REGISTER HERE!

October 10, 8:30 am – 3:00 pm

Ball State Alumni Center, Muncie, IN

Let’s talk about ROI—Return on Investment. If you choose to invest in your writing career by attending the Manuscript Makeover workshop, here’s what you’ll get in return:

  • The opening 10 pages and the synopsis of your novel will be double-edited by two professional writers who have written, between them, more than 35 published books.
  • You’ll receive feedback from other participants in the workshop, many of whom comprise your target audience.
  • Your working title will be discussed and compared with the titles of current bestsellers.
  • You’ll complete a “blooper quiz” (no grades, we promise) that will sharpen your line-editing skills.
  • You’ll be given a folder filled with handouts that have been custom-prepared to help you move your manuscript closer to publication.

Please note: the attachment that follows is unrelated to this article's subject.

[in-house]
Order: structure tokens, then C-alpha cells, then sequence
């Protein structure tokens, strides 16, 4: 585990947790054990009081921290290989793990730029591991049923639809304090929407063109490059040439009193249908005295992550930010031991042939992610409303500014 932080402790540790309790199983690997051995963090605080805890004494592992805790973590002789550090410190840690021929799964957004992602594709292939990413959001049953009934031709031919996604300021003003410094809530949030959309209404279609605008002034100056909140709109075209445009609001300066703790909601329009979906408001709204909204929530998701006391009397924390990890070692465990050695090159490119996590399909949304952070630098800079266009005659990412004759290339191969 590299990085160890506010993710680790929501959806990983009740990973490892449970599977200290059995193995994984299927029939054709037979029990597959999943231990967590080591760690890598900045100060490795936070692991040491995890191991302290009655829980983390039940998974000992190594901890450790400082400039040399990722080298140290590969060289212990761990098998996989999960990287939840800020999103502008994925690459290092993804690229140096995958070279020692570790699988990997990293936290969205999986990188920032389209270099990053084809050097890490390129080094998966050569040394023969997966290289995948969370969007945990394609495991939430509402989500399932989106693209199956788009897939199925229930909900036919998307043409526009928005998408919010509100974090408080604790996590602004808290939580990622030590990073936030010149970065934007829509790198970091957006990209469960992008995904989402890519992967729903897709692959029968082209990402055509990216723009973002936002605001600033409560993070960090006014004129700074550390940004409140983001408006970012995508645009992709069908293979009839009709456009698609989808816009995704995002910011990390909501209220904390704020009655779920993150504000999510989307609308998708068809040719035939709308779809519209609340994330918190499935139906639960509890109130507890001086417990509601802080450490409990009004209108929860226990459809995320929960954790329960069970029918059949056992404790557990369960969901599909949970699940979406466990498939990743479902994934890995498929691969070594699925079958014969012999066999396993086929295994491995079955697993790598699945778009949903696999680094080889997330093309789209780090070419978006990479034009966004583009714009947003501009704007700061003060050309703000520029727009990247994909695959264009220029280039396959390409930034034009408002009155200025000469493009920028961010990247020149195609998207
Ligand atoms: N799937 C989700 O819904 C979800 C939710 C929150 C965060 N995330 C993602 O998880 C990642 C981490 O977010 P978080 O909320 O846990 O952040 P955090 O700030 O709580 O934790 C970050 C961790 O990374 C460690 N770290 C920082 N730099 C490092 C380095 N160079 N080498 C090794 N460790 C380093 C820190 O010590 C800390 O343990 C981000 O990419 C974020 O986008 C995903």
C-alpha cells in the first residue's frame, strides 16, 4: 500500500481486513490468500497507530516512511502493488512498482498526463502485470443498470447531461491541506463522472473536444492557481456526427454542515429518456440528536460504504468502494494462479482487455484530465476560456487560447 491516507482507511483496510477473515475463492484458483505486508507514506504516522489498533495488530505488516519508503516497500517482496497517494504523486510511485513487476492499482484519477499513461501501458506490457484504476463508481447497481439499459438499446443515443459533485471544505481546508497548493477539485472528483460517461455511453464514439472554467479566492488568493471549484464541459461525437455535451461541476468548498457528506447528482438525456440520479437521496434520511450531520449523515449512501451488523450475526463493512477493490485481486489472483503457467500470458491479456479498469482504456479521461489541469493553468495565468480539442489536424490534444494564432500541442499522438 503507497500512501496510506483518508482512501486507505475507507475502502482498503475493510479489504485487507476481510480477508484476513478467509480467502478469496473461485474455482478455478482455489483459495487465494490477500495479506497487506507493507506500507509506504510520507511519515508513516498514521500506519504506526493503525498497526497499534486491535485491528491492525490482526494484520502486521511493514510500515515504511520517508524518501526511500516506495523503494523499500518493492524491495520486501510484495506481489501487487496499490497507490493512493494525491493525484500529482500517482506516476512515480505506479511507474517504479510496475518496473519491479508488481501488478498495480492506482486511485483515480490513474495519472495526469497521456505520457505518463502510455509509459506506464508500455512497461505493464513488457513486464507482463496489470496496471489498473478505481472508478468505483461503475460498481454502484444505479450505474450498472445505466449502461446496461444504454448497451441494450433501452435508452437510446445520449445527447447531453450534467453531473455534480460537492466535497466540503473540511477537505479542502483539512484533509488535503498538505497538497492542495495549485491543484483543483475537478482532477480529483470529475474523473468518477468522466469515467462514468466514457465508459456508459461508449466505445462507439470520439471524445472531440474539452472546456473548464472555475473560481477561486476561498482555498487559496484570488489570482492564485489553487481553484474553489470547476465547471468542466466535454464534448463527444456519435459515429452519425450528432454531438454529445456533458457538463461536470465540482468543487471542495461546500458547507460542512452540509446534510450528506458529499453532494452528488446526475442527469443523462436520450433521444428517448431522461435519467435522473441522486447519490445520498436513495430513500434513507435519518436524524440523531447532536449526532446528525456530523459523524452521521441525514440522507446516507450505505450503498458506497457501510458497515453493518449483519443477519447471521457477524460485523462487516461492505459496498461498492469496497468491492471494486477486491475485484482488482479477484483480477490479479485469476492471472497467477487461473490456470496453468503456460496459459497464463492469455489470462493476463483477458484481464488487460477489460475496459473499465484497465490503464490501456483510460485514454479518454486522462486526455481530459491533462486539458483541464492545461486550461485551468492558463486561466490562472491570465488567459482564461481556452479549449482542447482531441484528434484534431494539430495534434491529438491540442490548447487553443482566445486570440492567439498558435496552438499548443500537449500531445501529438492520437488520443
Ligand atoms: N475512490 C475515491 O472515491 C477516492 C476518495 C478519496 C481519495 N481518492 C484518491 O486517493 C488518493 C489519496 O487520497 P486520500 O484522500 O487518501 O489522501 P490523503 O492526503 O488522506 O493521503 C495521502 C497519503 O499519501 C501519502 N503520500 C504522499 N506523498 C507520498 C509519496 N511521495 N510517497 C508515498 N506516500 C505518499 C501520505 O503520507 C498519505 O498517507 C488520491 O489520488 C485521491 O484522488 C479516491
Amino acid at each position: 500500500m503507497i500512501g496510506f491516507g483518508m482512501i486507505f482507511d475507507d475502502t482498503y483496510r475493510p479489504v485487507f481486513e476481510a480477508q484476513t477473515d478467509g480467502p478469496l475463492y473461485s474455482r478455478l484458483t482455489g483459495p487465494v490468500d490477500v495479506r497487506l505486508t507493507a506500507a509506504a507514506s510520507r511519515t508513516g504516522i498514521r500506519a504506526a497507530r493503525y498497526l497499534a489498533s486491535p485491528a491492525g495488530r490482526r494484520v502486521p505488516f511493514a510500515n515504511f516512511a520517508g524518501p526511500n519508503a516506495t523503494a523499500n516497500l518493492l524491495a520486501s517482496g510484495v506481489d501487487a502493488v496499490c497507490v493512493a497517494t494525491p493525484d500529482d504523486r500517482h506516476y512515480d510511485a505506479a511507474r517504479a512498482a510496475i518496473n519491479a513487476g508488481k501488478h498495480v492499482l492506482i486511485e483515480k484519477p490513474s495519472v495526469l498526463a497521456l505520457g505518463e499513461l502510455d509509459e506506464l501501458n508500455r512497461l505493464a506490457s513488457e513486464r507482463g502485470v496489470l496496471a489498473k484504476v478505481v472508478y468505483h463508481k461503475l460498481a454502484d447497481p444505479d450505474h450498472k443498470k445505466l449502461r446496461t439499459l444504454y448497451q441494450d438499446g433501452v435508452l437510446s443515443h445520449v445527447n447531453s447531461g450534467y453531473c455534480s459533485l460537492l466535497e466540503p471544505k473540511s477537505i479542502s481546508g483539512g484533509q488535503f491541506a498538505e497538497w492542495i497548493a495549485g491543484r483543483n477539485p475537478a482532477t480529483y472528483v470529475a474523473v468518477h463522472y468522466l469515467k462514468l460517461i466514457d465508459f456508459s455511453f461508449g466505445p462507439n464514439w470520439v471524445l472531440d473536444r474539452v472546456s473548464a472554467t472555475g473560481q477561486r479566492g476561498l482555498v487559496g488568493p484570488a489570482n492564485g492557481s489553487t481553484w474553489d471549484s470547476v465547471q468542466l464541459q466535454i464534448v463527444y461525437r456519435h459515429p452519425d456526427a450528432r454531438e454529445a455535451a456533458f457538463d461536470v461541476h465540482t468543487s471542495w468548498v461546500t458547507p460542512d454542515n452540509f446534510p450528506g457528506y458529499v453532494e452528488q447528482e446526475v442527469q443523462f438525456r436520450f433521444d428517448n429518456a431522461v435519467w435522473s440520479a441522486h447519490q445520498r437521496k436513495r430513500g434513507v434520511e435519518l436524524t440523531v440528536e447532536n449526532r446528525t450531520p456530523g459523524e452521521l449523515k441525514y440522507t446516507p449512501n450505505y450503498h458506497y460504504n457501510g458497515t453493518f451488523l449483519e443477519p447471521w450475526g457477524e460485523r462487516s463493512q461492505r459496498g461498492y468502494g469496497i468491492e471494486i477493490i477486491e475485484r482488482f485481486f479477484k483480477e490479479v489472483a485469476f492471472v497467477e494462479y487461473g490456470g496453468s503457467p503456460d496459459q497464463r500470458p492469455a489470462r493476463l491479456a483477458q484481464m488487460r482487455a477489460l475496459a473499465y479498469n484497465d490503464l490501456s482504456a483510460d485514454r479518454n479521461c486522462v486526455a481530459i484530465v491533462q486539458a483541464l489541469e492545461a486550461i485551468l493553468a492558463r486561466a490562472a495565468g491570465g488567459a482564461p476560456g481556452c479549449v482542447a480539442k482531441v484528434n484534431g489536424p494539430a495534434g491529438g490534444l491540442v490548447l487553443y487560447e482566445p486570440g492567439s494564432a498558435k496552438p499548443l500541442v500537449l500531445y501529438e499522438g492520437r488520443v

• You’ll leave the workshop knowing exactly what your next steps should be.

Who should attend Manuscript Makeover? You’ll find the workshop helpful if you identify with one of these three situations:

  1. If you’ve barely begun a book project and are unsure if you should continue;
  2. if you’ve completed a book-length manuscript and wonder if it’s ready to be sent to an agent or editor;
  3. if you’ve completed a book-length manuscript and have attempted to market it but without success.

This is a busy day, but it’s also a fun day. Everyone is on a first-name basis because as different as we are, we have a lot in common: We’re readers and we’re writers, even if our words have yet to be published!